At this point – if you haven't already – it's probably wise to hold off on booking any Bears-focused road trips in 2020.
As professional sports leagues scramble to figure out what they'll look like when games begin again, it's become increasingly clear that, at first, fans won't be a part of it.
In an interview with a local radio station in Detroit on Tuesday, Michigan governor Gretchen Whitmer spoke in no uncertain terms about what fans can expect from any fall sports:
"There is reason to feel some confidence here," Whitmer said in an interview on the Mojo in the Morning Show on WQKI-FM (95.5). "But we also have to measure (peoples') expectations and say life’s going to be different. We’re not going to be filling stadiums in the fall."
That'd mean Bears-Lions would open the NFL season in a quiet, empty dome. While it's good news that the governor feels at least some optimism in regards to a full season, it's unsurprising to hear that there's almost no chance that fans are in seats for it. Testing capacity in the United States is still lagging, and most states' re-opening protocols require a vaccine or useful treatment to be readily available before large public gatherings are allowed again.
The Bears are scheduled to open the 2020 regular season at Ford Field, a change of pace after playing in Detroit on Thanksgiving the last two years. Detroit will then head to Chicago on December 6 for a Week 13 matchup. The Lions haven’t beaten the Bears since 2017, and therefore Matt Nagy has never lost to them as head coach of the Bears. The Bears also have more wins against Detroit (101) than any other opponent in franchise history.
Player to Watch
One familiar face the Bears did not see last season was Matthew Stafford. Detroit’s longtime QB was a late scratch in the first meeting last year after suffering broken bones in his back the week before. Stafford had started 136 consecutive games for the Lions, but missed eight last year after the back injury, including both contests against the Bears. With some potential outs in his contract looming and a team that might be approaching a full-on rebuild, it’s fair to wonder whether Stafford’s time in Detroit is approaching an end.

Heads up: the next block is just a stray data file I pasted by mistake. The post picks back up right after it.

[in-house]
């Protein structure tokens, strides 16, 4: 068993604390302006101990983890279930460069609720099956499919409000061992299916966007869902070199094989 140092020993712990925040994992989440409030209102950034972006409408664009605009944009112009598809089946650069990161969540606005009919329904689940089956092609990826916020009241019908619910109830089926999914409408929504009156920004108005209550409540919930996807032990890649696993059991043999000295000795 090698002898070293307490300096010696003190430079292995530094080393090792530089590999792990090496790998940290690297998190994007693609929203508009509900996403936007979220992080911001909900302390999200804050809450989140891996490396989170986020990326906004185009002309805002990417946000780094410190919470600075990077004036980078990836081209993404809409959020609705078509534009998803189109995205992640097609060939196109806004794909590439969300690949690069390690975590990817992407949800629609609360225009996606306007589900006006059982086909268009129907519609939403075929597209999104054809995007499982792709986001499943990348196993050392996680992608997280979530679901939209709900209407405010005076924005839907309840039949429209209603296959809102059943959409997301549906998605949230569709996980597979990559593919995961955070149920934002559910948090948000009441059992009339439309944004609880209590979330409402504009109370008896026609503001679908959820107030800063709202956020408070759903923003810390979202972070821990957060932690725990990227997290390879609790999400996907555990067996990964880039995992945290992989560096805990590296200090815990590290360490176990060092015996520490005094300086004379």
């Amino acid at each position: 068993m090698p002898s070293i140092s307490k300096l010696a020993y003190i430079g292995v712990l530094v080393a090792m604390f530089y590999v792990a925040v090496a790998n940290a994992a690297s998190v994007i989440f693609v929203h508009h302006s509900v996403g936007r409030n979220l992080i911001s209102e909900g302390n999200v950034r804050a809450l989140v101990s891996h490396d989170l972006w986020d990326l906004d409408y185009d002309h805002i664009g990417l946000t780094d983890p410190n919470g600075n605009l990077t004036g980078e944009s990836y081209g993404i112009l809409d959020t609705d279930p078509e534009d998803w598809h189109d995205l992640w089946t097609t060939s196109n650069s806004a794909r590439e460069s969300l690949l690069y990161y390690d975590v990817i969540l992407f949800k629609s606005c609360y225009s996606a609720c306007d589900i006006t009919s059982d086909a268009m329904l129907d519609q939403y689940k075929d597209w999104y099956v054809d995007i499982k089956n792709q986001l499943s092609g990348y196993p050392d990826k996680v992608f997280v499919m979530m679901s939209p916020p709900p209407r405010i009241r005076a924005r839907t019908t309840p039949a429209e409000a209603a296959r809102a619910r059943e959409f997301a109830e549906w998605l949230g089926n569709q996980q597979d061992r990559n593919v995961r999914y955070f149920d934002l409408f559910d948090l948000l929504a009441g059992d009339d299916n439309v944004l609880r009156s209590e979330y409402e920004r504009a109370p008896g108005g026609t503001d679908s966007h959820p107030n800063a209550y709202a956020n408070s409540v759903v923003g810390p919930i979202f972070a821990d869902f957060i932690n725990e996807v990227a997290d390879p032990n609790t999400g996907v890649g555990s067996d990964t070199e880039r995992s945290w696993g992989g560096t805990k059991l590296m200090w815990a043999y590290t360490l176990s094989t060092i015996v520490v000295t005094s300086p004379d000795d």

Additions & Subtractions
The Lions overhauled their secondary in a pair of moves, trading CB Darius Slay to the Eagles for draft picks, and then selecting CB Jeff Okudah from Ohio State with the third-overall pick in April’s draft. Detroit also lost standout OL Graham Glasgow in free agency, but helped replace him by spending a third-round pick on promising OL prospect Jonah Jackson. The Lions also added former Bears backup QB Chase Daniel.
Head coach Matt Patricia enters the 2020 season on thin ice, as the Bill Belichick disciple has stumbled to a 9-22-1 record in his first two seasons at the helm, good for a .297 winning percentage. With owner Martha Firestone Ford retaining the coaching staff but publicly turning up the heat late last year, it might essentially be playoffs or bust for Patricia in Detroit.
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The Chicago Bears had a busy offseason. It was an eventful offseason. It was an offseason that unequivocally can be described as one that resulted in several roster upgrades.
Ryan Pace traded for Nick Foles. At worst, he'll be the kind of game-manager needed to complement a championship-caliber defense. Pace signed Robert Quinn, whose ability as a double-digit sack-artist is lightyears beyond anything Leonard Floyd managed to accomplish during his four unproductive seasons in Chicago. There was also the double-dip at tight end with the signing of Jimmy Graham and selection of Cole Kmet in the 2020 NFL draft. The combination of experience and youth should combine for a significant uptick in production at the position.
Three major problem areas that plagued the Bears in 2019 -- quarterback, pass-rush and tight end -- all addressed.
It should be a foregone conclusion, then, that the Bears will be favored over the 3-12-1 Lions in 2020's season opener, right?
Wrong. Chicago is an early road underdog (+1.5) to kick off the season.
To be fair, home teams are usually given a three-point benefit of the doubt. The fact the point spread is this close means the experts in Las Vegas think the Bears are likely to win the game. But it's still surprising to see such a tight spread considering the different places these rosters are in.
Detroit didn't land the third overall pick in the 2020 draft by accident. They were a terrible team in 2019 and they haven't done all that much to suggest 2020 will be markedly better. Hey, maybe adding former Bear Nick Williams in free agency will change the Lions' fortunes.
The only way the Bears lose in Week 1 is if Mitch Trubisky is the starting quarterback and he plays the way he did last year. The only way Trubisky will be behind center, however, is if he proves in training camp that he's an improved player. Otherwise, it'll be Foles. And he'll do enough to lead Chicago to a victory in Week 1 over the Lions by 10 points or more. Book it.